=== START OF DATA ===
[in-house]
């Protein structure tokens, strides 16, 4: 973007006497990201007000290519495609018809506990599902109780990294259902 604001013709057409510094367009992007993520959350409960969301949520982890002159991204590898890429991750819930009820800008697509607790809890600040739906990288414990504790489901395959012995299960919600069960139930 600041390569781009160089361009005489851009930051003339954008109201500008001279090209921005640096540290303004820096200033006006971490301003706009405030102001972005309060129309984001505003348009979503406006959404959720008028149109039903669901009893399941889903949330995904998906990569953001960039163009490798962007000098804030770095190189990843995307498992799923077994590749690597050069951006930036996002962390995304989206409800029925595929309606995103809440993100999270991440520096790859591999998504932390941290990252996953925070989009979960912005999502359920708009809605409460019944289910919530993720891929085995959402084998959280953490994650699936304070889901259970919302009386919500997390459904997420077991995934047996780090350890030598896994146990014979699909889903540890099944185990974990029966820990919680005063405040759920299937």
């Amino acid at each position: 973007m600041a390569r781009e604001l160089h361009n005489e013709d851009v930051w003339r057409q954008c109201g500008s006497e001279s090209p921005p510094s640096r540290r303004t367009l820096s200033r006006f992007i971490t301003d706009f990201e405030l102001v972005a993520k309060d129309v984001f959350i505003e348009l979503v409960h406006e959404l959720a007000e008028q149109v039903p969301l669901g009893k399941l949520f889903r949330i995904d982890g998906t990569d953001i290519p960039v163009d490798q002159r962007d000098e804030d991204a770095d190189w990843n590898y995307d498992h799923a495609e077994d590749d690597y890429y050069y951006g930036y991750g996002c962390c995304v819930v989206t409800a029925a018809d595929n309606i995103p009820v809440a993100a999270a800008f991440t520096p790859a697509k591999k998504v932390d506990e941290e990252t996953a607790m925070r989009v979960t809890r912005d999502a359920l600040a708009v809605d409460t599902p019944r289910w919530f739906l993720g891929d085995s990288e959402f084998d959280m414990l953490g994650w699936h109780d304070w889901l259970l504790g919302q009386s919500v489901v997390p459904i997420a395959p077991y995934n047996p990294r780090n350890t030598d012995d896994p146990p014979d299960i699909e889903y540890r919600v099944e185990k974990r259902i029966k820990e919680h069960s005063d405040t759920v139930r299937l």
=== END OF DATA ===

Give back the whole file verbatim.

[in-house]
């Protein structure tokens, strides 16, 4: 973007006497990201007000290519495609018809506990599902109780990294259902 604001013709057409510094367009992007993520959350409960969301949520982890002159991204590898890429991750819930009820800008697509607790809890600040739906990288414990504790489901395959012995299960919600069960139930 600041390569781009160089361009005489851009930051003339954008109201500008001279090209921005640096540290303004820096200033006006971490301003706009405030102001972005309060129309984001505003348009979503406006959404959720008028149109039903669901009893399941889903949330995904998906990569953001960039163009490798962007000098804030770095190189990843995307498992799923077994590749690597050069951006930036996002962390995304989206409800029925595929309606995103809440993100999270991440520096790859591999998504932390941290990252996953925070989009979960912005999502359920708009809605409460019944289910919530993720891929085995959402084998959280953490994650699936304070889901259970919302009386919500997390459904997420077991995934047996780090350890030598896994146990014979699909889903540890099944185990974990029966820990919680005063405040759920299937």
């Amino acid at each position: 973007m600041a390569r781009e604001l160089h361009n005489e013709d851009v930051w003339r057409q954008c109201g500008s006497e001279s090209p921005p510094s640096r540290r303004t367009l820096s200033r006006f992007i971490t301003d706009f990201e405030l102001v972005a993520k309060d129309v984001f959350i505003e348009l979503v409960h406006e959404l959720a007000e008028q149109v039903p969301l669901g009893k399941l949520f889903r949330i995904d982890g998906t990569d953001i290519p960039v163009d490798q002159r962007d000098e804030d991204a770095d190189w990843n590898y995307d498992h799923a495609e077994d590749d690597y890429y050069y951006g930036y991750g996002c962390c995304v819930v989206t409800a029925a018809d595929n309606i995103p009820v809440a993100a999270a800008f991440t520096p790859a697509k591999k998504v932390d506990e941290e990252t996953a607790m925070r989009v979960t809890r912005d999502a359920l600040a708009v809605d409460t599902p019944r289910w919530f739906l993720g891929d085995s990288e959402f084998d959280m414990l953490g994650w699936h109780d304070w889901l259970l504790g919302q009386s919500v489901v997390p459904i997420a395959p077991y995934n047996p990294r780090n350890t030598d012995d896994p146990p014979d299960i699909e889903y540890r919600v099944e185990k974990r259902i029966k820990e919680h069960s005063d405040t759920v139930r299937l």